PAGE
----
from django.db import migrations from wagtail.blocks import StreamValue def forward(apps, schema_editor): BlogPage = apps.get_model("blog", "BlogPage") for bp in BlogPage.objects.all(): stream_data =  mapped = False for block in bp.content.raw_data: if block['type'] == 'somestreamblock': for child_block in block['value']: if child_block['type'] == 'title': mapped = True child_block['type'] = 'heading' print(block) stream_data.append(block) if block['type'] == 'anotherstreamblock': for child_block in block['value']: if child_block['type'] == 'title': mapped = True child_block['type'] = 'heading' print(block) stream_data.append(block) else: stream_data.append(block) if mapped: stream_block = bp.content.stream_block bp.content = StreamValue(stream_block, stream_data, is_lazy=True) bp.save() class Migration(migrations.Migration): dependencies = [ ("blog", "0004_alter_blogpage_content"), ] operations = [ migrations.RunPython(forward) ]
As you can see, this approach requires writing a lot of code, and you can imagine that it would get even more complicated if we were dealing with another level of nesting. That's why it would be great if there was a way to do it without having to write so much code or deal with too much complexity.
What we wanted to do
The end goal was to create a package that provides reusable utilities for easily updating StreamFields within data migrations. This project would include utilities for recursing through different types of StreamField structures, recognising blocks, and making changes. In addition, there would be a set of functions to make appropriate changes for the most common data migration use cases (such as adding a new block with required value, changing the type of a block, or moving a block to within a StructBlock). The utilities would also help make the same changes to revision data as well.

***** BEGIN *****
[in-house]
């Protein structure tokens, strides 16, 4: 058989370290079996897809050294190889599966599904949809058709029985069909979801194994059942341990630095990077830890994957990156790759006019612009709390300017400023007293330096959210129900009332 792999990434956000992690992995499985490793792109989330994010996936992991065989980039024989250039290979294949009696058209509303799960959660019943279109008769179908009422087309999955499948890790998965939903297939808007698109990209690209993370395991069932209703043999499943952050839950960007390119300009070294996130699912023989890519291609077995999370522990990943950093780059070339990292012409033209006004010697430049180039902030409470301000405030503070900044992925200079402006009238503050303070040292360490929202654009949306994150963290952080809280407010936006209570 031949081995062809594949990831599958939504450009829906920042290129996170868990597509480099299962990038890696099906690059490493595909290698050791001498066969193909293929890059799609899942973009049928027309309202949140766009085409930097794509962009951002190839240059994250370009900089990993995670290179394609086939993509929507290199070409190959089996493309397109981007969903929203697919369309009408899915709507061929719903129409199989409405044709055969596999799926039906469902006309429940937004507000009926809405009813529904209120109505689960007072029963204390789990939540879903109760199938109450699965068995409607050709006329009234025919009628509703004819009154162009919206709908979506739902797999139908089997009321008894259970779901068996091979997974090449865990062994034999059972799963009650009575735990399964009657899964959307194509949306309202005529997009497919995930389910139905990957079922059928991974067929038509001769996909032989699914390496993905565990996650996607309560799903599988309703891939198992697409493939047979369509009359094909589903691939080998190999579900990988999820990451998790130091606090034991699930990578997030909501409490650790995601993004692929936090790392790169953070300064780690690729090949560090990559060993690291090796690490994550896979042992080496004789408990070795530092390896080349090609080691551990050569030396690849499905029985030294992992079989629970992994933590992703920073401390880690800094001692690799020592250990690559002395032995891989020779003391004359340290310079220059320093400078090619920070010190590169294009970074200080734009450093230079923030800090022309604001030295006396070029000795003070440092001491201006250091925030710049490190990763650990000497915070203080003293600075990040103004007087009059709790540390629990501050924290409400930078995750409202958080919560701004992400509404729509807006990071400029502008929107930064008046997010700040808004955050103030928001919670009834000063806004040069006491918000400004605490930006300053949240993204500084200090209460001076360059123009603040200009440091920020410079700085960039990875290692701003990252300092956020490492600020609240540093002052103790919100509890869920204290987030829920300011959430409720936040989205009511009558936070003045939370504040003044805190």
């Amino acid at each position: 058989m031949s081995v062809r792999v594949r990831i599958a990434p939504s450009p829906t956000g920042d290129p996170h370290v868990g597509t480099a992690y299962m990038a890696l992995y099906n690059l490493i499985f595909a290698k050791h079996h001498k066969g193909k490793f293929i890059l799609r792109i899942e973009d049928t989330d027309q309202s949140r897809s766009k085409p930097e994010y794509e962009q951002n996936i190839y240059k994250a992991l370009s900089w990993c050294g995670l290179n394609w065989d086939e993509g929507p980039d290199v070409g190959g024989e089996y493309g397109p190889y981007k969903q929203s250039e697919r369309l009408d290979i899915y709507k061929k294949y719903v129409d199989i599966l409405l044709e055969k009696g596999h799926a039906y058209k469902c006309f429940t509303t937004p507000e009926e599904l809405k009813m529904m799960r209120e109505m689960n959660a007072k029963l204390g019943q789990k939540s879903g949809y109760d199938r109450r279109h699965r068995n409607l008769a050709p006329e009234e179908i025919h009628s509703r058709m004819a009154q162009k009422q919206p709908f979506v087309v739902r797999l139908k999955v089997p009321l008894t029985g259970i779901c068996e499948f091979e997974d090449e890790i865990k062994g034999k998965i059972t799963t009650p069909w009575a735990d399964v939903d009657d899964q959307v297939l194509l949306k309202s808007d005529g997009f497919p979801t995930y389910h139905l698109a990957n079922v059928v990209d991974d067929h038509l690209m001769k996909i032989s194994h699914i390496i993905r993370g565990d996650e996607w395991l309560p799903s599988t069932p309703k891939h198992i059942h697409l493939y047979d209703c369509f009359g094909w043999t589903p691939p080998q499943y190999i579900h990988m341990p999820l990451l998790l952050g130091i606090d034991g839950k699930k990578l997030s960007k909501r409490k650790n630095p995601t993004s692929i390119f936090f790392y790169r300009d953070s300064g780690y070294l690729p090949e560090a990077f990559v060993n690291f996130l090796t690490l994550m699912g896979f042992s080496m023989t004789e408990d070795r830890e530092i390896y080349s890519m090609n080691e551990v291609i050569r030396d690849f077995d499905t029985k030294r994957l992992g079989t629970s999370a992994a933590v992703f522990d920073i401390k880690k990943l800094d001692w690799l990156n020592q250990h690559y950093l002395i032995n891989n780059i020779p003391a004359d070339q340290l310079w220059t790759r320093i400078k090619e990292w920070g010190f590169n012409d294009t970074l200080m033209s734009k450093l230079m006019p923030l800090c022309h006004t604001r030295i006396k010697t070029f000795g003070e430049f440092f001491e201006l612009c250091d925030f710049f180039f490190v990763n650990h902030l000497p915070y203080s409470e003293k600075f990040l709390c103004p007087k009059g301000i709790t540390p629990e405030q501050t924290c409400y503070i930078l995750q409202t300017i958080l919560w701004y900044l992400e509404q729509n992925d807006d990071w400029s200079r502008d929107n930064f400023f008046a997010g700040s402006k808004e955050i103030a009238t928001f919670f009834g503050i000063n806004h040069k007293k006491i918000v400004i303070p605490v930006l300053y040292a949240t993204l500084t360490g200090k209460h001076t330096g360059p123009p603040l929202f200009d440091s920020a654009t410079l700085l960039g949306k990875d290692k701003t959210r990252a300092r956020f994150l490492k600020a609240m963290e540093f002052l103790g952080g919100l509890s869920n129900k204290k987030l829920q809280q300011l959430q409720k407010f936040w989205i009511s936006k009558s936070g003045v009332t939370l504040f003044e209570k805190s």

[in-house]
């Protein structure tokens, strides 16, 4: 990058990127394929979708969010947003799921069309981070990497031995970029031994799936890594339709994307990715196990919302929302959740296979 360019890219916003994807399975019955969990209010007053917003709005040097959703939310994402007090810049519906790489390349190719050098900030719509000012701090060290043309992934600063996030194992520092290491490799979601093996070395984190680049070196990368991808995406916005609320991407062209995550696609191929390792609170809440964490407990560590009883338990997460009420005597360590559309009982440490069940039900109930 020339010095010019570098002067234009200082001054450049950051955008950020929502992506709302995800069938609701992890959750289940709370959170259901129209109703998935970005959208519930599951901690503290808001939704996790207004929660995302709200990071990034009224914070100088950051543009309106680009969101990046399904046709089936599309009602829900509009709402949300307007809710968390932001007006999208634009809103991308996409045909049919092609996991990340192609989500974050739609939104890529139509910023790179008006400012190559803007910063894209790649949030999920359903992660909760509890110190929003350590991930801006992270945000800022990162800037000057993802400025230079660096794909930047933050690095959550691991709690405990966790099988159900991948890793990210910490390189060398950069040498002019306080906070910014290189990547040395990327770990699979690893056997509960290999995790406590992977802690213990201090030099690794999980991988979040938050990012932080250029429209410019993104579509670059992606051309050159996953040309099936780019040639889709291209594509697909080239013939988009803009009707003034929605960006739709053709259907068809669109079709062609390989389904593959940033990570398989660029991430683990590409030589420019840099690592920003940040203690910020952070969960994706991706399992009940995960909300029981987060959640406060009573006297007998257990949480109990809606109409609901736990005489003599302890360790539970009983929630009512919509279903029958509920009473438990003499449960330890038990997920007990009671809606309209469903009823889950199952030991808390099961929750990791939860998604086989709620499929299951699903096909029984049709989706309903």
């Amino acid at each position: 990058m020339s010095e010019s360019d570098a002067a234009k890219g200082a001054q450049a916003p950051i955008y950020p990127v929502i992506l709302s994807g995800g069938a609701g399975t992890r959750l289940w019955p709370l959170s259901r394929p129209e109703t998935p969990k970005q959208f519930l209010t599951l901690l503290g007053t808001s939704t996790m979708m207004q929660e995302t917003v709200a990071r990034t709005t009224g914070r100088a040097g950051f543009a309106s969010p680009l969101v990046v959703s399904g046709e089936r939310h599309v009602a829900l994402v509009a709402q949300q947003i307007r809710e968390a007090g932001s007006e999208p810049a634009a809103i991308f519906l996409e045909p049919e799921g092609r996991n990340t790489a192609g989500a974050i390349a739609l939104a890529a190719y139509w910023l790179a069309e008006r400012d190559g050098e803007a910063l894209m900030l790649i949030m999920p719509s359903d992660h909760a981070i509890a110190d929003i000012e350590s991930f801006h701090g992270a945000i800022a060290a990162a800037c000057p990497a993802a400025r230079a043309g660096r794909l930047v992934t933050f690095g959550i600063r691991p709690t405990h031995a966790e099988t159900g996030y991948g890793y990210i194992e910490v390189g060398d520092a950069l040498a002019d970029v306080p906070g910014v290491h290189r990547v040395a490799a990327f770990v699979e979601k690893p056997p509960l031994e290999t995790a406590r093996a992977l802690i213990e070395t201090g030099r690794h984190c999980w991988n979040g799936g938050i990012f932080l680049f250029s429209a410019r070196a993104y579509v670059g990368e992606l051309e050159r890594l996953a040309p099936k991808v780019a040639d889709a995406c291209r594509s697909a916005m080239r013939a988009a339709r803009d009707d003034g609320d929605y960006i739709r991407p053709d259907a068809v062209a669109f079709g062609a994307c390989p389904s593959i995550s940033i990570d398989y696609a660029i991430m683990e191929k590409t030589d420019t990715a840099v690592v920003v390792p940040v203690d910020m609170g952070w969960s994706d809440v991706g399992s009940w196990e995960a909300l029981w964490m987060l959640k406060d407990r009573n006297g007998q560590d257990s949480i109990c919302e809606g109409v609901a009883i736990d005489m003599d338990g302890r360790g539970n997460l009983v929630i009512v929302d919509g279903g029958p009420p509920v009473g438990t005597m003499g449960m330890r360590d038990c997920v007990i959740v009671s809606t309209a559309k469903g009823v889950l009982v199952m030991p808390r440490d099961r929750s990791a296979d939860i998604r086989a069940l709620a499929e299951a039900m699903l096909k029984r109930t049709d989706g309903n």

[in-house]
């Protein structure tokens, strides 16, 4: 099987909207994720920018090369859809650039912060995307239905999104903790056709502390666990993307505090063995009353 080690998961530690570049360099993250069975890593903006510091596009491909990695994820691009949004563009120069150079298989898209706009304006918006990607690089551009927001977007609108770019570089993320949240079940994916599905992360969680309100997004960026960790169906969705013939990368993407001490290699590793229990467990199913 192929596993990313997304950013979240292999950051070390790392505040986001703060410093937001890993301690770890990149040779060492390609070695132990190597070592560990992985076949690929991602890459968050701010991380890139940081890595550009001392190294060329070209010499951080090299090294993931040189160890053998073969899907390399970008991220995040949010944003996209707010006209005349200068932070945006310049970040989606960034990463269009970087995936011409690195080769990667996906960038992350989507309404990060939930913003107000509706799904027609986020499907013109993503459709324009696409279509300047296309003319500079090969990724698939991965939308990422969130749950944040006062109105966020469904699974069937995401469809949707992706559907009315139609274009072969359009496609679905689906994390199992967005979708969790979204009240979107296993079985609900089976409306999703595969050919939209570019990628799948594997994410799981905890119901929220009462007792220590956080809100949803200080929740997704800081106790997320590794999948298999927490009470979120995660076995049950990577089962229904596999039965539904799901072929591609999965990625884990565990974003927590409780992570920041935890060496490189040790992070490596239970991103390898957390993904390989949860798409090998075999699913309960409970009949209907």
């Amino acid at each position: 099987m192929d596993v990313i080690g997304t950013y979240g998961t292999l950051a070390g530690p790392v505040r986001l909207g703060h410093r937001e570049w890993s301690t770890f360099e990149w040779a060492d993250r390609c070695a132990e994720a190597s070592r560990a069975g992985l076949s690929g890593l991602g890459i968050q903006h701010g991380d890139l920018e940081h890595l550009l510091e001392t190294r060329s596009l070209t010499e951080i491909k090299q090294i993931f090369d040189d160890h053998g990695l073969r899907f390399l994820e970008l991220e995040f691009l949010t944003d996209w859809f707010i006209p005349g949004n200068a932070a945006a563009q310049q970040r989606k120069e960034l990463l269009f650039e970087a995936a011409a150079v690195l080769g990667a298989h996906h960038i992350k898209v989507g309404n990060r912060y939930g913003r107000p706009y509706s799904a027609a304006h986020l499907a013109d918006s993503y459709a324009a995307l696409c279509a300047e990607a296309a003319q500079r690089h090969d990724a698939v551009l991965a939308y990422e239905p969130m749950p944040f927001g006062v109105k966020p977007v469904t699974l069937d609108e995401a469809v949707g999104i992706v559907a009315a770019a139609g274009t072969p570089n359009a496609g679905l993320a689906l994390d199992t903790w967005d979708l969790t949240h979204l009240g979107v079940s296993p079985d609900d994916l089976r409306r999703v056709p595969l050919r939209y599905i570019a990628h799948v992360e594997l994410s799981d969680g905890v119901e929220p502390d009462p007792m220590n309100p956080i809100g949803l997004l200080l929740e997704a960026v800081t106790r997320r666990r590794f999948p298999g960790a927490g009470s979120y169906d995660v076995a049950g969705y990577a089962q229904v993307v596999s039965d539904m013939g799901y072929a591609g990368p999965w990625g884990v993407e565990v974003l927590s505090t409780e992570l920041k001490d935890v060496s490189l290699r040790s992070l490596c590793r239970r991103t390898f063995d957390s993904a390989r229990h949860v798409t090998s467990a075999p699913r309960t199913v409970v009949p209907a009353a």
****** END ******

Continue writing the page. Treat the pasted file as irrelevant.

In addition, we wanted to explore the possibility of automatically detecting basic changes (like renaming or removing blocks) made to StreamField structures and generating corresponding data migrations.
How we decided to approach this
There were several things we had to do before starting work on writing code for our toolkit. Before the beginning of the coding period, our first step was to find out what common changes were made by the community that required writing data migrations. We were able to recognize and list several common use cases, such as renaming and removing blocks, moving a block inside a new StructBlock, etc.
Then we moved on to an exploratory phase where we created some sample data with StreamFields in a new Wagtail project and experimented with writing manual data migrations for changes made to it like renaming blocks, moving blocks inside StructBlocks, etc. During this experiment, we were able to discuss and decide the approach we would take when writing our package, answering questions that we had. For example, one question that came up with here was how we were going to deal with our data? Were we going to load the data as blocks, as semi-validated data with .raw_data, or as raw data straight from the database column. We also discussed how recursing through different types of block structures would be done.